PLANS for two large scale wedding and function venues have been refused by Bradford Council.

One of the applications was to get retrospective planning for a venue that has been operating without permission for over four years, while the other was for the redevelopment of a former mill and department store.

In both cases planning officers raised concerns of the noise and disruption that would be created for neighbours by a venue that could attract hundreds of revellers to events that would run late into the evening.

The Pearl Banqueting Suite on Manningham Lane, on the edge of Bradford city centre has planning permission for a restaurant, but has been operating as a wedding venue and function suite without planning permission for four years.

Last year Tony Singh of Power Centre UK submitted a retrospective planning application to keep operating the business as a function hall, but it was refused by Bradford Council late last month.

The application said that in the four years the business had been operating “illicitly” there had been “no cause for complaints” from residents.

And after the plans were submitted just two people wrote to Bradford Council to object to the plans.

But planning officers said that a large events venue that stayed open until late in the night so close to a number of residential homes could cause major problems.

The application said the venue had a capacity for 400 people, although a sign on the outside of the hall says it has seating for 800 guests.

Refusing the application, planning officers said: “A development of the type proposed is likely to generate music and noise from customer activity, such as talking, shouting and applauding, which is likely to spill outside the application building.

“Given the proximity of nearby residential properties their occupants would suffer an unacceptable loss of residential amenity, late into the night.”

It is the second retrospective application for the venue to have been refused by Bradford Council, the earlier refusal having come in the summer.

The Telegraph & Argus had attempted to contact both the venue and the agent for the application to ask whether they would be appealing the decision, but has yet to receive a reply.

Planning officers also refused plans for a wedding venue and function hall on Ingleby Road shortly before the New Year.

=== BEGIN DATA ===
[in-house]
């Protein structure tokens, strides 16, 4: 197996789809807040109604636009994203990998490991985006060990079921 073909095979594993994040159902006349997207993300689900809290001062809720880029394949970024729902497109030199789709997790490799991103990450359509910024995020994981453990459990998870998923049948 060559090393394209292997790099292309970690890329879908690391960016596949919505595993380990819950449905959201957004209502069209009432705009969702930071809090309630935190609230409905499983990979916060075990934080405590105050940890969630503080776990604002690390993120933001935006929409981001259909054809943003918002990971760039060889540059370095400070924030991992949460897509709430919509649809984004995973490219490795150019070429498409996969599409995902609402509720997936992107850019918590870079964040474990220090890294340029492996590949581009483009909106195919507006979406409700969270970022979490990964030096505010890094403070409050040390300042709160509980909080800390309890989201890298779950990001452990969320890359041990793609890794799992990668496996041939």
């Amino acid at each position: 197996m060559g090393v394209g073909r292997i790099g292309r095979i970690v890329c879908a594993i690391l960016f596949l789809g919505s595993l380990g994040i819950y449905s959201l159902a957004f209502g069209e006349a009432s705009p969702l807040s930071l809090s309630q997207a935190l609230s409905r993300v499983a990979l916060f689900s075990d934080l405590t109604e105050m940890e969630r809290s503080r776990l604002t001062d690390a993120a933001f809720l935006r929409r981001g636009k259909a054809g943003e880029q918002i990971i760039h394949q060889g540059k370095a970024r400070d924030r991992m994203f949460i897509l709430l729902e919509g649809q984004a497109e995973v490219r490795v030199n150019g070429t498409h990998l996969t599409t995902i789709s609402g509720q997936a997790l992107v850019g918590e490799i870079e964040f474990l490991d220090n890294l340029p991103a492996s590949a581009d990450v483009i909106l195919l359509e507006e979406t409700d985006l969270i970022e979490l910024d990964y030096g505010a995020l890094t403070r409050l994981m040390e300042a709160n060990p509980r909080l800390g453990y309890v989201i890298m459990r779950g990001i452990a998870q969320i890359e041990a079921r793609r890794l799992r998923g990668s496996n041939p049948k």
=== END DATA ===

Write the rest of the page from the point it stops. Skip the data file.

Westfield House, the former Grattan catalogue shop, was the subject of an application that would have seen the empty building completely transformed into an Asian wedding venue.

The application, by Mohammed Tayyab, said the demand for such venues in Bradford had “grown significantly” in recent years, leading to a number of new venues opening.

It was the second attempt to turn the site into a function hall - a similar plan was refused last summer over traffic concerns, leading to a re-jigged application being submitted.

The development would have also included a photographic studio.

But this second attempt to transform the building was also unsuccessful. Refusing the application, planning officers said: “It is not considered the proposed development would be able to provide adequate parking for events within the car park as such this would lead to additional vehicles parking on nearby residential streets.

“This level of comings and goings, particularly during unsociable hours would lead to noise and general disturbance for neighbouring residential properties.

“The proposed development would result in greater on-street car parking and vehicle manoeuvring in close proximity to a two junctions on a busy classified road leading to adverse implications for the safe and free flow of traffic on this highway.”

Like the Manningham Lane application, officers had also raised concerns over the noise a busy wedding venue would create, adding: “The use of the premises as a banqueting and function venue with associated parking area would be detrimental to the amenities of neighbouring residents by reason of noise, vehicular activity and general disturbance, particularly late at night or at other unsocial hours.”

The mill dates back to the 1930s, and was converted to a clothes shop with warehouse space in the early 1990s. It has been vacant for a number of years.

The application had said the building and its car park was the only suitable site in the area for an Asian wedding venue.